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# A Geometric Structure-Preserving Discretization Scheme for Incompressible Linearized Elasticity

In this paper, we present a geometric discretization scheme for incompressible linearized elasticity. We use ideas from discrete exterior calculus (DEC) to write the action for a discretized elastic body modeled by a simplicial complex. After characterizing the configuration manifold of volume-preserving discrete deformations, we use Hamilton's principle on this configuration manifold. The discrete Euler-Lagrange equations are obtained without using Lagrange multipliers. The main difference between our approach and the mixed finite element formulations is that we simultaneously use three different discrete spaces for the displacement field. We explicitly derive the governing equations for the two-dimensional case, where the discrete spaces for the displacement field are constructed by P1 polynomials over primal meshes for incompressibility constraint, P0 polynomials over dual meshes for the kinetic energy, and P1 polynomials over support volumes for the elastic energy, and the discrete space of the pressure field is constructed by P0 polynomials over primal meshes. We test the efficiency and robustness of this geometric scheme using some numerical examples. In particular, we do not see any volume locking and/or checkerboarding of pressure in our numerical examples. This suggests that our choice of discrete solution spaces is compatible.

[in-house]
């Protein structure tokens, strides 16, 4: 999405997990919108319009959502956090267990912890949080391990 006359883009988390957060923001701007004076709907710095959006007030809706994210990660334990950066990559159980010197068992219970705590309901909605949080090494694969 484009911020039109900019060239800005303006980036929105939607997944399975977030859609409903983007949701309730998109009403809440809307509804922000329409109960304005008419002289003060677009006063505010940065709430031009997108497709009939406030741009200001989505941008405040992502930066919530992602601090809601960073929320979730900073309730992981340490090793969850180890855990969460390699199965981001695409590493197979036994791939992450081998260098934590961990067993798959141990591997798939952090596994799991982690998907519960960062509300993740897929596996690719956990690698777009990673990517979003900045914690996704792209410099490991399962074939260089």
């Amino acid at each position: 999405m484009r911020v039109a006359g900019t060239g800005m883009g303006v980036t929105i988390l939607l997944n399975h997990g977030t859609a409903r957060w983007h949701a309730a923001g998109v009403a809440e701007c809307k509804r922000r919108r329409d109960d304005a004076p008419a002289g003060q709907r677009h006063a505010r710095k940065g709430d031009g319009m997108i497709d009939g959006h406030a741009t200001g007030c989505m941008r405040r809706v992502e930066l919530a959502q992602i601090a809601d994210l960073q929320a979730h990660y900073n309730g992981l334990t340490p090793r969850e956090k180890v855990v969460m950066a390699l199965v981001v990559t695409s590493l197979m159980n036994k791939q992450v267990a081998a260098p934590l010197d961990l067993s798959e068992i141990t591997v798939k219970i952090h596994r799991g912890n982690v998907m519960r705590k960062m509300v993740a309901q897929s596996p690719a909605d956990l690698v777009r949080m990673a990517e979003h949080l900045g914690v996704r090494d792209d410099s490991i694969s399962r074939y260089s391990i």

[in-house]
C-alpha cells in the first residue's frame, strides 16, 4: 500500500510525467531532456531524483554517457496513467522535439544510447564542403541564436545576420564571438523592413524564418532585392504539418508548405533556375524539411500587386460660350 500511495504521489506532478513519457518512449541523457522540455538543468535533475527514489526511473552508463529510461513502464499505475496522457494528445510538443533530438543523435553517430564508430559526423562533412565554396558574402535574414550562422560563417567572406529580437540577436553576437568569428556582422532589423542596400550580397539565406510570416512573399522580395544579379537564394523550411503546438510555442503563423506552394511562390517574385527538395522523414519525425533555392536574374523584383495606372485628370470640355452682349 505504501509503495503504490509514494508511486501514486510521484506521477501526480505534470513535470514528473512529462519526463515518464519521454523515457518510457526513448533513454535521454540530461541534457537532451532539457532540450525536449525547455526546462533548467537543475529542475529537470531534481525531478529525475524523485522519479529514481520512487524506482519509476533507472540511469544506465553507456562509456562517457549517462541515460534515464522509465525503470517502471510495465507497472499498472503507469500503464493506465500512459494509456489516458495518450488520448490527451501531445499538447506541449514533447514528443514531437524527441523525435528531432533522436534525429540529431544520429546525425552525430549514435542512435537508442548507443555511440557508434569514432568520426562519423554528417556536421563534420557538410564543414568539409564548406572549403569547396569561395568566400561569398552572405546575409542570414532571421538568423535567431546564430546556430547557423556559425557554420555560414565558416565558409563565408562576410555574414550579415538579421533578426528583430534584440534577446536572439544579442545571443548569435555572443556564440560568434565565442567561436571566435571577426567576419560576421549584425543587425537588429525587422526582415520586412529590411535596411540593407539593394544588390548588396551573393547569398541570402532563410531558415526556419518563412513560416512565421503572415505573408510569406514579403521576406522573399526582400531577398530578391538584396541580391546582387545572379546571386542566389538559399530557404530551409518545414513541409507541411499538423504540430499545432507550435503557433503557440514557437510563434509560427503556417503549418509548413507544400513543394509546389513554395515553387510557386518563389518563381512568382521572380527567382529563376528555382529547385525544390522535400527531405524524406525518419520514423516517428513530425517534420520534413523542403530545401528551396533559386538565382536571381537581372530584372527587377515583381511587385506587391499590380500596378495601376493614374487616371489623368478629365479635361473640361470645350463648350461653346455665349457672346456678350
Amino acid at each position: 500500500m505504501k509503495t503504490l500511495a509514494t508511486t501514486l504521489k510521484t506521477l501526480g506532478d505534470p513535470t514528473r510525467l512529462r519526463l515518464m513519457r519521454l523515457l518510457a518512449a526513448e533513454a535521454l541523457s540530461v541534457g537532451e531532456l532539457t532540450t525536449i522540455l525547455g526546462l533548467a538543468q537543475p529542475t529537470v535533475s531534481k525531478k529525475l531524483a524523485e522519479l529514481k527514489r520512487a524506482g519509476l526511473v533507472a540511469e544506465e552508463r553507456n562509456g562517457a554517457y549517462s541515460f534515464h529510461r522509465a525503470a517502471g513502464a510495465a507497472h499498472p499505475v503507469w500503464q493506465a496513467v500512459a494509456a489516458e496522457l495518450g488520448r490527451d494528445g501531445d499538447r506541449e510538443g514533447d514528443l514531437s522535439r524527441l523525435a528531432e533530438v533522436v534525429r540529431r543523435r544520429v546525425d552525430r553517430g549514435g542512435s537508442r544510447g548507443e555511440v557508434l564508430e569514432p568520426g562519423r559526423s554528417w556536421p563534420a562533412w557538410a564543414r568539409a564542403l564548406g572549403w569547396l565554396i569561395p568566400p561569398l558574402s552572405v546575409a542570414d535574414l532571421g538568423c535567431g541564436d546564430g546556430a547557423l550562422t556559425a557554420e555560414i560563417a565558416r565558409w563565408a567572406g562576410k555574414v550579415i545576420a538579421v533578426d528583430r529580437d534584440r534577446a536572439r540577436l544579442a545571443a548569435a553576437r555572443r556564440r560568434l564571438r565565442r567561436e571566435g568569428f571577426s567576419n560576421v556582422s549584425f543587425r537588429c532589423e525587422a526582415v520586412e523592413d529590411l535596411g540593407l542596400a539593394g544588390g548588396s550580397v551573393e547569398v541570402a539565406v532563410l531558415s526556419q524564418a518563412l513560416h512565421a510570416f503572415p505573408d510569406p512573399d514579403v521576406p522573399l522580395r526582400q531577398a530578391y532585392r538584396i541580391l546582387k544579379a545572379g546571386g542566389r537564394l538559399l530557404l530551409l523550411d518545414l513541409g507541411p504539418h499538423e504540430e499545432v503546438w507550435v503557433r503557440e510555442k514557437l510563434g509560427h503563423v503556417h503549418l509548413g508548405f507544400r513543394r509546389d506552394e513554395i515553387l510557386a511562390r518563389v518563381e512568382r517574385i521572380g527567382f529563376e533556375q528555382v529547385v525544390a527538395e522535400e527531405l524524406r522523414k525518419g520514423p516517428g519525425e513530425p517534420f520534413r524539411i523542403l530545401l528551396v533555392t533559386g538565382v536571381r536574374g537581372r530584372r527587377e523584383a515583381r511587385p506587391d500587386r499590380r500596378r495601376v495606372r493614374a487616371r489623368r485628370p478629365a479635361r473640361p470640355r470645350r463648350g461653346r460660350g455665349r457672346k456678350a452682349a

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## Comments

## Hi

The paper is so hard to follow. Can we say it is a pure math paper?

## without Lagrange multipler

Hi Professor Yarari,

Thanks for posting this interesting paper. In this paper, are you using finite dimensional spaces that admiss only isochoric motion and as a result no Lagrange multiplier is needed to impose the constraint (i.e., insteading of filter out volumetric deformation through the use of LM on a conventional space that admiss non-isochoric motion)? Am I understand it correctly?

Many thanks,

WaiChing Sun

## Re: without Lagrange multipler

Dear WaiChing:

Using Lagrange multipliers is just one way of imposing a constraint. Here, instead of introducing a Lagrange multiplier and working with an auxiliary action, we extremize the action (with no Lagrange multipliers) on the space of volume-preserving motions. As you can see we do it in both continuous and discrete cases. In the continuous case the manifold of isochoric motions is still infinite dimensional, while in the discrete case everything is finite dimensional. To summarize, you look for your solution in the space of volume-preserving motions directly.

Regards,

Arash